In Arkansas, the law allows your neighbor to possess land through adverse possession if they meet these conditions:

  • Must be hostile (use land without owner’s consent)
  • Show actual control over the property
  • Prove exclusive possession of the land
  • Openly prove that they used the land without hiding their occupancy
  • Meet the statutory required period of seven years
  • Show proof of tax payment for the seven years

You should, however, differentiate adverse possession from easement rights.

Your neighbor may also steal your land through acquiescence. Under this principle, the neighbor takes advantage of the unspoken agreements between the two of you regarding the boundary.

For instance, the neighbor’s fence may have been on your side of the property line for several years, and you both recognize and agree with this as your new boundary line.

What is a spite fence?

A spite fence refers to a fence structure built for no useful purpose to the owner other than annoying the neighbor. These are usually tall and ugly fences that might block the neighbor’s views or harass the neighbor.

Such structures are illegal under the new Arkansas fence laws, and your neighbor can obtain a court order prohibiting you from the construction of such a structure.

Arkansas boundary fence laws at a glance

This table provides an overview of some of the state laws governing Arkansas’s fence laws and links to their original documents.

Statues and case lawBoundary fencesSpite fences
Boundary fences: Arkansas Code Sections 2-39-105 and 2-39-107

Spite fences: Jenkins v. Dale Betty Fogerty Joint Revocable Trust, No. CA 11-276, decided November 30, 2011
A “division fence” must be equally borne and maintained by both landowners.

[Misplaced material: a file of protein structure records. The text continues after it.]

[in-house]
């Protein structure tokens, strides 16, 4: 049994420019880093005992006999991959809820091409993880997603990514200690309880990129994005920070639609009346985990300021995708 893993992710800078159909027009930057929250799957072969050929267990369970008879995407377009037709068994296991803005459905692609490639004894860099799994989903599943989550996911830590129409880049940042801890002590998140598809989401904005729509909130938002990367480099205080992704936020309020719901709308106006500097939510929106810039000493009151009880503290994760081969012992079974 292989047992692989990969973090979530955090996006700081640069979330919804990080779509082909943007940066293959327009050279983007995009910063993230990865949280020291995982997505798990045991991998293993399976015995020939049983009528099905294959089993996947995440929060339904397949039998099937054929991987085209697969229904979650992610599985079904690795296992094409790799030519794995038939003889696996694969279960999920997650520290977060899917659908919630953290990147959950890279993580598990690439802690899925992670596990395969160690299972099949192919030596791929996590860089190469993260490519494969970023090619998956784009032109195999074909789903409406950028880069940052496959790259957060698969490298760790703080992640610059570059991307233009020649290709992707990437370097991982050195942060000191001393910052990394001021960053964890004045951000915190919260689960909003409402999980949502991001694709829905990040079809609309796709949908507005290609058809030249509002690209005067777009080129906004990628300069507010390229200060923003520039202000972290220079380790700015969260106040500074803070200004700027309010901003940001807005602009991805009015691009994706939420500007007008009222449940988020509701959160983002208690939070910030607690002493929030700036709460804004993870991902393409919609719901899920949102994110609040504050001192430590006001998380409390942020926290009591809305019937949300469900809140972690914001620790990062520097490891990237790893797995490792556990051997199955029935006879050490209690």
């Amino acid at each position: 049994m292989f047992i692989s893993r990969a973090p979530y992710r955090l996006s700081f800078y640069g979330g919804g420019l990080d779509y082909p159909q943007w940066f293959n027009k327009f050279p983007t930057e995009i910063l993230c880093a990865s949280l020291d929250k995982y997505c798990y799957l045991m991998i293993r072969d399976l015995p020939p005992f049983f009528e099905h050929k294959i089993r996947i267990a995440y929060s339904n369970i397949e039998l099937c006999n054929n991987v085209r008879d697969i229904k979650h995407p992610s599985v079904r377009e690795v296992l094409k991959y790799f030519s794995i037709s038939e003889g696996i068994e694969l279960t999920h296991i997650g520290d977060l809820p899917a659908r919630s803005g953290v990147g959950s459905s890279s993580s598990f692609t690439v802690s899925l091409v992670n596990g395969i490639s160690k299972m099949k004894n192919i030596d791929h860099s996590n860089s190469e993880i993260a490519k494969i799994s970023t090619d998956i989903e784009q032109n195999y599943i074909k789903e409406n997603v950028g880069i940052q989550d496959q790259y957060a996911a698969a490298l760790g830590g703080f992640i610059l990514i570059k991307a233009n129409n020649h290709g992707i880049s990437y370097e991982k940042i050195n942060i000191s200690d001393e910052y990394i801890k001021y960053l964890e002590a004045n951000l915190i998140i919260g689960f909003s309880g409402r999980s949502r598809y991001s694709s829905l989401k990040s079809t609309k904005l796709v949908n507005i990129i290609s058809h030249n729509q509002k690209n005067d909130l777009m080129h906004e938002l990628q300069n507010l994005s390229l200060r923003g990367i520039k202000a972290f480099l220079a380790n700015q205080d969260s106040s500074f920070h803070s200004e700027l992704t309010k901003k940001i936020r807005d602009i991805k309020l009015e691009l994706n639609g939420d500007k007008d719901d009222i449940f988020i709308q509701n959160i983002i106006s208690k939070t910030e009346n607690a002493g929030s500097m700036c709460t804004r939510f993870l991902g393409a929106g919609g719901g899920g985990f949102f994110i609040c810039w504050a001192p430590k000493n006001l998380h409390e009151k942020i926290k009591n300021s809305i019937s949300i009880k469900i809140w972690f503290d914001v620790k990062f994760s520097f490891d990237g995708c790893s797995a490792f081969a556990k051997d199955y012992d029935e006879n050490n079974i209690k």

If a person complains to a justice of the peace regarding a fence, the justice must order three "disinterested householders" in the neighborhood to view the fence, prepare a memorandum, and testify to the court on the issue.
An adjoining landowner can adjoin the erection of a structure built for the purpose of annoying him/her and making the use of his/her property less enjoyable.

Keep in mind; These laws are bound to change with time depending on the new legislation, federal court decisions, and other initiatives. Use the information provided above as a guide and research the latest regulations in your municipality.

FAQ's

Unless they’ve both agreed otherwise, the law recognizes each adjoining neighbor as a joint owner of the fence. You are both liable for the cost of maintenance, replacement, and repairs of the fence.

Based on the modern Arkansas fence laws, you can sue the neighbor on grounds of a spite fence. The court will allow you to remove the fence, ensuring that you can maintain your perfect views.

Not without your permission. If the fence is a few inches into your side of the property line, a neighbor hanging his/her things on the fence can be considered a trespasser. If you, however, gave them your permission, then there’s no problem.

It depends. If the fence is on your side of the property line then yes. You’ll, however, still have to adhere to the local ordinance and HOA regulations regarding the color of the fence.

If you share the fence, you’ll have to consult with the other neighbor first before proceeding with the painting.

Yes! As long as you don’t encroach into their side of the boundary, you can always put up your fence next to theirs. Doing this gives you the freedom to try different materials and fence designs as allowed by your local HOA.

Property line encroachment refers to a situation where a neighbor or strangers builds a structure such as a fence, shed, deck, etc., over the property line into your property. The encroachment may be intentional or unintentional.

Yes! If your neighbor has built a structure inside your property lines, you can sue them in the local courts. However, most experts recommend seeking alternative options first including talking to the neighbor or seeking mediation. Going to court should always be your last resort!

Timothy Munene
Author: Timothy Munene - Timothy is a freelance writer and an online entrepreneur.